AstroBlog Follow Friday & Weekly Stumbles For 2011-08-26

This week I recommend to follow @DrLucyRogers for interesting tweets from an engineer, astronomer and author. For more Twitter follow suggestions see our astronomy list @TheAstroBlog/astronomy

Weekly Stumbles:

It’s Alive! Humanoid Robot Powers Up on Space Station
Move over Commander Data, there’s a real robot in space, now. The International Space Station got a new crewmember today, one made not of flesh and blood, but of gears and clockwork instead. Called Robonaut 2, the automaton astronaut was activated by human spaceflyers today (Aug. 22) after months in storage since being delivered to the space station earlier this year. An initial series of tests checked the robot’s power systems and camera eyes.

Impacts ‘more likely’ to have spread life from Earth
Asteroid impacts on the Earth may have scattered more life-bearing debris to Mars, Jupiter or beyond our Solar System than previously thought. Vast computer simulations of debris thrown up from Earth impacts show 100 times more particles end up on Mars than prior studies have shown. The highest-energy impacts drive debris all the way to Jupiter, which hosts two moons that may be amenable to life. Only the hardiest of Earth’s organisms could have survived the trip, however.

Mars’ Clue: Why ‘Super-Earths’ May Exist as Dead Zones
Rocky planets a few times heavier than Earth might lack a protective magnetic field that originates from an iron core that is at least partly molten. Simulations of super-Earths between a few times and 10 times Earth’s mass suggests that high pressures will keep the core solid, according to studies by Guillaume Morard of the Institute of Mineralogy and Physics of Condensed Matter in Paris, France. Without a magnetic field, the planets would be bathed in harmful radiation, and their atmospheres would be eroded away by particles streaming from their stars.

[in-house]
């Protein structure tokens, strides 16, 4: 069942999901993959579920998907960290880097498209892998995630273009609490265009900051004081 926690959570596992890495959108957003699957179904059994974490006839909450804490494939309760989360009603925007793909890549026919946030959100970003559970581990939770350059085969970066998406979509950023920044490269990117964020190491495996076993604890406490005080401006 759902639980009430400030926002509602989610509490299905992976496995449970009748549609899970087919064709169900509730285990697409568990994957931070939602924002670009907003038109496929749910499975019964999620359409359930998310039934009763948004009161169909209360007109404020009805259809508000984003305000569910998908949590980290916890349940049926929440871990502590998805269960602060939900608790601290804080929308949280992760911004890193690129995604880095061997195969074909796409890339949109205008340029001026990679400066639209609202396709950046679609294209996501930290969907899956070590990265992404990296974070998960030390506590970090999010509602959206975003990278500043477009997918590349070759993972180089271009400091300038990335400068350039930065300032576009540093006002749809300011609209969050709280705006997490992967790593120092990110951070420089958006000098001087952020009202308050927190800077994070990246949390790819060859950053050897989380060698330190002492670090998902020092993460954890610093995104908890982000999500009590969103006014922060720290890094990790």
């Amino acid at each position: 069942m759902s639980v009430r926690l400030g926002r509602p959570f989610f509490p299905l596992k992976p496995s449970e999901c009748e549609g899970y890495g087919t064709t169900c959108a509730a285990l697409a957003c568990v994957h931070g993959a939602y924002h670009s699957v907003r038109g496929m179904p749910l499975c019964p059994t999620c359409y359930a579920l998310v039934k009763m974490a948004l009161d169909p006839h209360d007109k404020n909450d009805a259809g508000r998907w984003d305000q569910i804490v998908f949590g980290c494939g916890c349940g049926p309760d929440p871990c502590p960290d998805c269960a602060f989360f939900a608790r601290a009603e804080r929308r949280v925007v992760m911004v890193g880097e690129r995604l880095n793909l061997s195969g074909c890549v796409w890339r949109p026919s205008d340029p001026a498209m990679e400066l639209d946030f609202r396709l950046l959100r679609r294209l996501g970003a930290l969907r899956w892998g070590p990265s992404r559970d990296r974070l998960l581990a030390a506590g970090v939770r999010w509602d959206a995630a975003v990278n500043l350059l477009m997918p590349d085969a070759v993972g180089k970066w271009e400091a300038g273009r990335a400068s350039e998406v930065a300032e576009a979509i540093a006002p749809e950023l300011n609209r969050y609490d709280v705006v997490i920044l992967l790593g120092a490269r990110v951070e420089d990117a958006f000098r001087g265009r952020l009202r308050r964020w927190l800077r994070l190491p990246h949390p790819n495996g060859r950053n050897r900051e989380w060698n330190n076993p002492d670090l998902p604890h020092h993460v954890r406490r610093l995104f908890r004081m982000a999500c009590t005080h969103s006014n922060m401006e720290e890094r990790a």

Meet the Solar System’s Dwarf Planets
For three-quarters of a century, schoolkids learned that our solar system has nine planets: Mercury, Venus, Earth, Mars, Jupiter, Saturn, Uranus, Neptune and Pluto. But things changed nearly five years ago today. On Aug. 24, 2006, the International Astronomical Union (IAU) struck Pluto from the list, demoting it to the newly created category of “dwarf planet.” The move was spurred by the discovery of multiple large bodies orbiting even farther from the sun than distant Pluto — particularly an object called Eris, which appeared to be bigger than Pluto.

New opportunities for smallsat launches
In recent years there’s been a surge in interest in small satellites, or smallsats: spacecraft that typically weigh no more than a few hundred kilograms, and often as small as a few kilograms. Advanced in technology make it possible to use these spacecraft for a widening range of applications, from remote sensing to asset tracking to flight testing hardware for use on future spacecraft, both large and small. At the very small end, one-kilogram CubeSats—so named because the satellites are cubes 10 centimeters on a side—have found a niche among universities, becoming a relatively inexpensive means of giving engineering studies hands-on experience with space hardware.

Cassini closes in on Saturn’s tumbling moon Hyperion
NASA’s Cassini spacecraft captured new views of Saturn’s oddly shaped moon Hyperion during its encounter with this cratered body on Thursday, Aug. 25. Raw images were acquired as the spacecraft flew past the moon at a distance of about 15,500 miles (25,000 kilometers), making this the second closest encounter. Hyperion is a small moon — just 168 miles (270 kilometers) across. It has an irregular shape and surface appearance, and it rotates chaotically as it tumbles along in orbit.

Cosmic Crashes May Give Habitable Planets the Boot